OBJECTIVE: To report a case of vancomycin-induced anaphylaxis (or anaphylactoid reaction) in a patient with a fever of unrecognized noninfectious origin. CASE SUMMARY: An 83-year-old white man, who was a patient of the Veterans Affairs Medical Center, developed a serious anaphylactic (or anaphylactoid) reaction while receiving intravenous vancomycin as empiric therapy for a nosocomial fever of unknown origin. The fever was subsequently proved to have been due to acute polyarticular gout rather than an infection. DISCUSSION: This patient developed respiratory distress and an increased serum troponin concentration, suggestive of a myocardial enzymatic leak as a result of vancomycin therapy. Vancomycin was given before the noninfectious cause of his fever was recognized. CONCLUSIONS: Even with cautious slow infusion, intravenous vancomycin can precipitate life-threatening infusion-related reactions in some patients. Because of this, and to reduce selective pressure for vancomycin resistance, sources of fever that do not require treatment with vancomycin should be diligently investigated prior to the institution of empiric vancomycin therapy in febrile patients, particularly when the past medical history is suggestive of an alternative diagnosis.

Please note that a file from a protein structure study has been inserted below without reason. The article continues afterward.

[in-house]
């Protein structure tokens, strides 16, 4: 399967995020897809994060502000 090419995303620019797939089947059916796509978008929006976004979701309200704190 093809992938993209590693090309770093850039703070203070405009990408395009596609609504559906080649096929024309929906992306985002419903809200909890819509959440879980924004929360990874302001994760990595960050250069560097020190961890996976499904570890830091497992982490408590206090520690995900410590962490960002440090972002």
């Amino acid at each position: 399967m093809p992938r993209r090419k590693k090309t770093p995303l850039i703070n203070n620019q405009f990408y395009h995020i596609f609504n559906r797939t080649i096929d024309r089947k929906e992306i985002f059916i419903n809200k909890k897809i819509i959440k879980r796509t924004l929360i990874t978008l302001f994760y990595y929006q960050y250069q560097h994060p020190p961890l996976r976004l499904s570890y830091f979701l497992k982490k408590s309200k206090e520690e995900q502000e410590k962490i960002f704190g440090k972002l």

- Fever of unknown origin